When the concept of electromagnetic waves was first proposed around 1864, it was met with great skepticism. As a result, the idea languished for a long time. It took several decades for a handful of dedicated persons — infatuated with the mysteries of electricity and magnetism — to finally put the theory on a solid footing.
In this article, we’ll take a look back at this period that launched the serious study of radio waves. We’ll examine the contribution of James Clerk Maxwell, the man most responsible for the concept. Next, we’ll look at the work of several notable scientists who came after Maxwell, and see how they confirmed the existence of radio waves.
In mid 2012, I noticed an amplifier on eBay that was out of a 1952 Rock-ola 1436 jukebox, and just had to have it. It was essentially a dead carcass, so I decided to restore the amplifier and make it able to stand alone. I wanted to make the restored amplifier as authentic as possible to the 1952 version.
For audiophiles, musicians, and ham radio operators, the soft glow of the vacuum tube filament is not only an indication of function, but a nostalgic trigger for memories of simpler times. Though they may have been outpaced by tiny transistors and integrated circuits, these workhorses still may have something to offer in many modern devices.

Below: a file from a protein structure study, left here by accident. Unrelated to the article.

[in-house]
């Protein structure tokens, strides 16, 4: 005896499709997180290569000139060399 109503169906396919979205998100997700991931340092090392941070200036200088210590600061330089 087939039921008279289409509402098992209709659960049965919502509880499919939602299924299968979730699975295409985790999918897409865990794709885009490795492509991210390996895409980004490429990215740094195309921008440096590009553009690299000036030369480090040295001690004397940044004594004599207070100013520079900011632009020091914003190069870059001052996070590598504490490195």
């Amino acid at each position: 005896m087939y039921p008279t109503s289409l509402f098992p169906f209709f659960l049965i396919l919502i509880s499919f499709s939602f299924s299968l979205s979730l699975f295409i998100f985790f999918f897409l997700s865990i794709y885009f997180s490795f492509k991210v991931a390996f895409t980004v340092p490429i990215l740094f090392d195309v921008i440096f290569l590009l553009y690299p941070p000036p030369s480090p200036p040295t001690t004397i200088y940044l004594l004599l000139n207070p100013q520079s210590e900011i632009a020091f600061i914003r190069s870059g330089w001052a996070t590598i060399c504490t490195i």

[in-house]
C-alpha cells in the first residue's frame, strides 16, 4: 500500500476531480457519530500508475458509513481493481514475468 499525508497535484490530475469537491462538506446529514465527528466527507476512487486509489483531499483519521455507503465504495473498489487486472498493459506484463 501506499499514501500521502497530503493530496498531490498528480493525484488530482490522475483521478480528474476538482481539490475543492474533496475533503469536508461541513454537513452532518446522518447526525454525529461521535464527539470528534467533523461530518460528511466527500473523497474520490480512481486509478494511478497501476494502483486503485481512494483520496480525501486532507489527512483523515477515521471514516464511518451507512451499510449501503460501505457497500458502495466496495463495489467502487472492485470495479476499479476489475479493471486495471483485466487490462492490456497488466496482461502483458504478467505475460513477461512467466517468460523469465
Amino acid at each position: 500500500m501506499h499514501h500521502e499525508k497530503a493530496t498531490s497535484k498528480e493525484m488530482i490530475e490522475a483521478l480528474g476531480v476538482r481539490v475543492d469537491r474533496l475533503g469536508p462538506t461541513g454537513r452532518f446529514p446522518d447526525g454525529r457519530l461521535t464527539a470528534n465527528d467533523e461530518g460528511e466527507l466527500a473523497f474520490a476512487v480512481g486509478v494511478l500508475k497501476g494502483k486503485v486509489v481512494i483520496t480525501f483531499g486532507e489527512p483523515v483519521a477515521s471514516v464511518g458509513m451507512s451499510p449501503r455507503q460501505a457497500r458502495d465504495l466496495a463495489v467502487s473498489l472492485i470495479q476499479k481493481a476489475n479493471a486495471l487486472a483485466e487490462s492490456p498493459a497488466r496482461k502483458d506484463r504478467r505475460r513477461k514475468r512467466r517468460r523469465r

This six-digit, beautifully designed timepiece showcases cold war era components — Numitrons instead of Nixie tubes — along with modern LEDs and a Microchip PIC to create not only a useful clock but a great conversation piece as well.
I love restoring old electronic equipment. A while ago, I was excited to find a vintage Heathkit EC-1 analog computer for a reasonable price on eBay. It definitely needed a little TLC. Here’s how I brought it back to life.
Even though they're ancient by today's standards, old tube radios can almost always be brought back to life, and there's still plenty of broadcasts out there for them to receive! Not to mention, they just look so classy and have a presence few modern electronics can match.